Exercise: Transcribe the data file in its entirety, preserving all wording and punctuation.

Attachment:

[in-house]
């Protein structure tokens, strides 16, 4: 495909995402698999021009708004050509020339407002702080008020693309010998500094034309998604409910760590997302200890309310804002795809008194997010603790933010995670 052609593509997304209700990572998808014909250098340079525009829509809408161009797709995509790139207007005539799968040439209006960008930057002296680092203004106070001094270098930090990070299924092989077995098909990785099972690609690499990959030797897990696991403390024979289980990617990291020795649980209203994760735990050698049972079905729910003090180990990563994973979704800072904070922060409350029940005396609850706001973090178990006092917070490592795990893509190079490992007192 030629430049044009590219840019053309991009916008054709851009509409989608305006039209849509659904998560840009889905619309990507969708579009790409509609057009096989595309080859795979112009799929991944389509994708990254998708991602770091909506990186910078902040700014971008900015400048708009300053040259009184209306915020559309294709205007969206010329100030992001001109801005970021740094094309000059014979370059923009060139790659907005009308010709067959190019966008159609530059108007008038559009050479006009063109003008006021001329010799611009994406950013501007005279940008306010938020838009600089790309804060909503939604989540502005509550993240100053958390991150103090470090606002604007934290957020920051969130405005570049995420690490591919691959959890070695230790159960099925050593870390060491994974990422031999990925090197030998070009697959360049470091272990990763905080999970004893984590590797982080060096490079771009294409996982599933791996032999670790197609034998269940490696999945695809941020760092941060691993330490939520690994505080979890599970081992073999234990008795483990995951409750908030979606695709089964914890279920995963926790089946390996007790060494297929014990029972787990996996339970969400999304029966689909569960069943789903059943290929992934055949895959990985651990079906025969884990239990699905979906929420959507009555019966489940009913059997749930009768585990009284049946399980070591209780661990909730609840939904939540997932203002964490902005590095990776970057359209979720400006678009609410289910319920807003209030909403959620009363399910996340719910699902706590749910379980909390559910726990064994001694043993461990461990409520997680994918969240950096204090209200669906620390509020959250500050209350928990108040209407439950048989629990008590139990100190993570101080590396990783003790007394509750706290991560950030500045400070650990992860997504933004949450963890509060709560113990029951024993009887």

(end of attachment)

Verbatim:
[in-house]
């Protein structure tokens, strides 16, 4: 495909995402698999021009708004050509020339407002702080008020693309010998500094034309998604409910760590997302200890309310804002795809008194997010603790933010995670 052609593509997304209700990572998808014909250098340079525009829509809408161009797709995509790139207007005539799968040439209006960008930057002296680092203004106070001094270098930090990070299924092989077995098909990785099972690609690499990959030797897990696991403390024979289980990617990291020795649980209203994760735990050698049972079905729910003090180990990563994973979704800072904070922060409350029940005396609850706001973090178990006092917070490592795990893509190079490992007192 030629430049044009590219840019053309991009916008054709851009509409989608305006039209849509659904998560840009889905619309990507969708579009790409509609057009096989595309080859795979112009799929991944389509994708990254998708991602770091909506990186910078902040700014971008900015400048708009300053040259009184209306915020559309294709205007969206010329100030992001001109801005970021740094094309000059014979370059923009060139790659907005009308010709067959190019966008159609530059108007008038559009050479006009063109003008006021001329010799611009994406950013501007005279940008306010938020838009600089790309804060909503939604989540502005509550993240100053958390991150103090470090606002604007934290957020920051969130405005570049995420690490591919691959959890070695230790159960099925050593870390060491994974990422031999990925090197030998070009697959360049470091272990990763905080999970004893984590590797982080060096490079771009294409996982599933791996032999670790197609034998269940490696999945695809941020760092941060691993330490939520690994505080979890599970081992073999234990008795483990995951409750908030979606695709089964914890279920995963926790089946390996007790060494297929014990029972787990996996339970969400999304029966689909569960069943789903059943290929992934055949895959990985651990079906025969884990239990699905979906929420959507009555019966489940009913059997749930009768585990009284049946399980070591209780661990909730609840939904939540997932203002964490902005590095990776970057359209979720400006678009609410289910319920807003209030909403959620009363399910996340719910699902706590749910379980909390559910726990064994001694043993461990461990409520997680994918969240950096204090209200669906620390509020959250500050209350928990108040209407439950048989629990008590139990100190993570101080590396990783003790007394509750706290991560950030500045400070650990992860997504933004949450963890509060709560113990029951024993009887």